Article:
Semi-automatic trigger systems essentially work the same way as automatic trigger systems, but the shooter has to release and pull the trigger for each round. Thus, other than using a bump-stock system as described above, the rate of firing depends on how fast the shooter can pull the triggers.
If you live in a rural area, such as I do, and hear the local gun enthusiasts at target practice, you know that blam-blam-blam-blam-blam-blam-blam-blam-blam-blam can happen really quickly.
(On a side story, one day while dropping off the trash, I noticed some of our local gun enthusiasts had set up a firing range in safe area. I stopped to chat. They invited me to try out the gun, which I believe was an AR-15 — it looked like an M16, and they were active-duty military at the time. I recalled my youthful training with a 22 rifle and subsequent yoga experience, breathed quietly, took 6 shots, all of which hit within an inch of the center of the target a 100 feet, handed the weapon back and smiled, They stayed clear of me since.)
Now contrast that semi-automatic trigger system with a John Wayne western. You know, the rate of firing was how fast the six-shooter could turn the wheel to the chamber and pull back the hammer, or break the shotgun to put in two more rounds, or pull the handle forward and back. These images make for action-packed movies, but are not useful to kill dozens of people in hallways or at concerts. If an intended mass shooter has only this system, I could probably walk over, take the weapon away from him, and whack him up-side of the head before he could reload, aim and shoot me. Let’s also recall that at the time the Second Amendment was written, a well-regulated militia could possibly fire 2 shots per minute with their muzzle-loader rifle. Any idea where that expression, “Could not hit the broad side of a barn” came from?
But, come back to the 21st century… for decades most weapons, rifles and pistols, have been assembled with semi-automatic trigger systems. Technology is one of the genies that is out of the bottle. While we may call for “banning assault style rifles” all we are doing is taking the loud muffler and wide tires off of a Honda Civic. Those semi-automatic trigger systems are in the homes and hands of millions of people. Let’s acknowledge that the NRA supporters are right: if you try to ban semi-automatic trigger systems you will be “taking my guns away”.
What might we, as a society and government, regulate then?
First, bump-stocks, which have only the purpose of turning a semi-automatic weapon into an automatic weapon.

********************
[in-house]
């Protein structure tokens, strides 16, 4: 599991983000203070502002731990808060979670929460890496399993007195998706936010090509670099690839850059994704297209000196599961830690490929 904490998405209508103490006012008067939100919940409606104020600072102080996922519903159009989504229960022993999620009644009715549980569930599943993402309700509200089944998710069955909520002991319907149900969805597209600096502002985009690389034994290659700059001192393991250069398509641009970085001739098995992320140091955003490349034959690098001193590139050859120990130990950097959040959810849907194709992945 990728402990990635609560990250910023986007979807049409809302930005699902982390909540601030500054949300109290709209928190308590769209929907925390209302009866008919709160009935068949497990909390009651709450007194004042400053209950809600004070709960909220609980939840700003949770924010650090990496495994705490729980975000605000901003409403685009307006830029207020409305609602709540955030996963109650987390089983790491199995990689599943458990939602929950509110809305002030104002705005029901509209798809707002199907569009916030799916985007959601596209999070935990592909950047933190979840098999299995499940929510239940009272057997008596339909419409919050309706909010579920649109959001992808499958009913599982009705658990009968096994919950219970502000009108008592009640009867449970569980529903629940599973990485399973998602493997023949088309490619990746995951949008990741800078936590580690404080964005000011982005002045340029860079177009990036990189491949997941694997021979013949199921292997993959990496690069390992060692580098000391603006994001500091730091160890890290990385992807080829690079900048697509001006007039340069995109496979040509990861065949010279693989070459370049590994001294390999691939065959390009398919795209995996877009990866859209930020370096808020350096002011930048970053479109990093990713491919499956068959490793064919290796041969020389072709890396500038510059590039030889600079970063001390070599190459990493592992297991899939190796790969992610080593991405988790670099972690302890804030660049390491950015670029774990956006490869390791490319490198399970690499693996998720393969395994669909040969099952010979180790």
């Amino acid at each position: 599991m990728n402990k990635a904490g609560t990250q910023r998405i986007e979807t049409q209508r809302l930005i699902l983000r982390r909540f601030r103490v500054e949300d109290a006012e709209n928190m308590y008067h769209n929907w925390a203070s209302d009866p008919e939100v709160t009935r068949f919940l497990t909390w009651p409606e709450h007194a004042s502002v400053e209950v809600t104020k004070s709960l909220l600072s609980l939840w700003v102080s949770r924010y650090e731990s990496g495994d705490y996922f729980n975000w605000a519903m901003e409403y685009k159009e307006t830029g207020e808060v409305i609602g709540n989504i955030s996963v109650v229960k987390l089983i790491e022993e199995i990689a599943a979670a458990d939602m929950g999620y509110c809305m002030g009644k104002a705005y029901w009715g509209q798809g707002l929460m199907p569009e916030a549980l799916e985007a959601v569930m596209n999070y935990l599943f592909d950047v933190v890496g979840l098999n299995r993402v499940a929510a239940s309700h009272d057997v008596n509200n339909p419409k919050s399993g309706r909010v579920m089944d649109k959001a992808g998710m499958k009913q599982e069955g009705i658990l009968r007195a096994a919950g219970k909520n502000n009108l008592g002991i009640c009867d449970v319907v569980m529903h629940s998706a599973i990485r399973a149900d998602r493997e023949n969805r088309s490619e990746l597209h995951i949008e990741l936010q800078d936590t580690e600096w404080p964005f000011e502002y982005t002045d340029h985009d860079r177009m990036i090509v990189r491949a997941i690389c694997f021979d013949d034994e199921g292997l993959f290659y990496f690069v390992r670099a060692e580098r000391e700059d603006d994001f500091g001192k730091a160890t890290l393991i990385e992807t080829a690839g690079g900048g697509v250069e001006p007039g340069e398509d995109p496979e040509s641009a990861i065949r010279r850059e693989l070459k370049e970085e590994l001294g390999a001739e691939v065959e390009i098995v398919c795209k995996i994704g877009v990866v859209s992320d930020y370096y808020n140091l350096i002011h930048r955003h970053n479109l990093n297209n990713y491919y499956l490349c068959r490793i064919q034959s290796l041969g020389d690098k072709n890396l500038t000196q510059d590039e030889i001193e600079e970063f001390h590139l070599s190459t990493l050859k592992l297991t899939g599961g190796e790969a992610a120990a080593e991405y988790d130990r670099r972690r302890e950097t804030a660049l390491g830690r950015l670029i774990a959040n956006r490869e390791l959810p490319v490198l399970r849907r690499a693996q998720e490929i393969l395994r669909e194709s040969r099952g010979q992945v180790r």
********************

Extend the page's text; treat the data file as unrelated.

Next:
Second, high-capacity ammunition clips, which allow many rounds to be fired in seconds, and reloads rapidly for more firing. Beyond giving the self-defense minded person “greater fire power”, they serve no hunting purpose and just give the bad guys higher capacity to kill people.
One of the more novel idea that our local newspaper editor suggested was to regulate the total number of rounds that someone could purchase in one year. His idea was for the government to calculate, based on anticipated self-defense, training, and hunting needs, what each gun owner would use in one year. Once that number of rounds was purchased, no more (he did not address how to assure this). If the person wanted to use these all those rounds up at target practice, then he would be out of luck come hunting season (at the end of the year) or in that defending-my-home-and-family situation. This might encourage the gun owner to not use ammo carelessly. Also someone intent on a mass shooting, especially younger ones, might needs years to accumulate enough rounds to carry out his deed. By then, the impulse might be gone (or his frontal lobe might have developed more).
Another useful piece to the gun ownership and safety of society issue are allowing government agencies and interested parties to collect data so that we can have an informed debate (not just about mass shootings, but about gun use in domestic violence and suicide situations, police use of guns in deadly force incidents, rate of gun ownership). Without data, we are merely trying to shout our unfounded beliefs louder than the other guys.
We need background check systems that assure us that those purchasing guns do not have criminal or behavioral histories that should restrict their owning guns. We need those background check systems to be integrated so that local, state, and military police and court systems data is available in one place, not several disconnected jurisdictions.
As most of my self-defense oriented friends like to say, “Good people do not use guns the wrong way. Bad people do”. If we accept this premise, then background checks is a place to identify those bad people before they purchase guns. This system should apply to all transfers of gun, including gun shows, benefit raffles, and person-to-person transfers (e.g. bad people should not be getting Pappy’s hunting rifle, just because they are related). And, those who are afraid that background checks are the start of labeling any gun owner as risky, thus a means of beginning of “taking my guns away”, need to be assured that regulating the regulators will be monitored to avoid abuse of such a system.
Finally, we need to assure that those who chose to own guns have sufficient training to use them correctly, and accurately in what ever situation they intend to use the weapon. Hunting and self-defense situations require different training. Spraying a crowd with bullets requires little training. More on this later.
Now, what does the Second Amendment really say…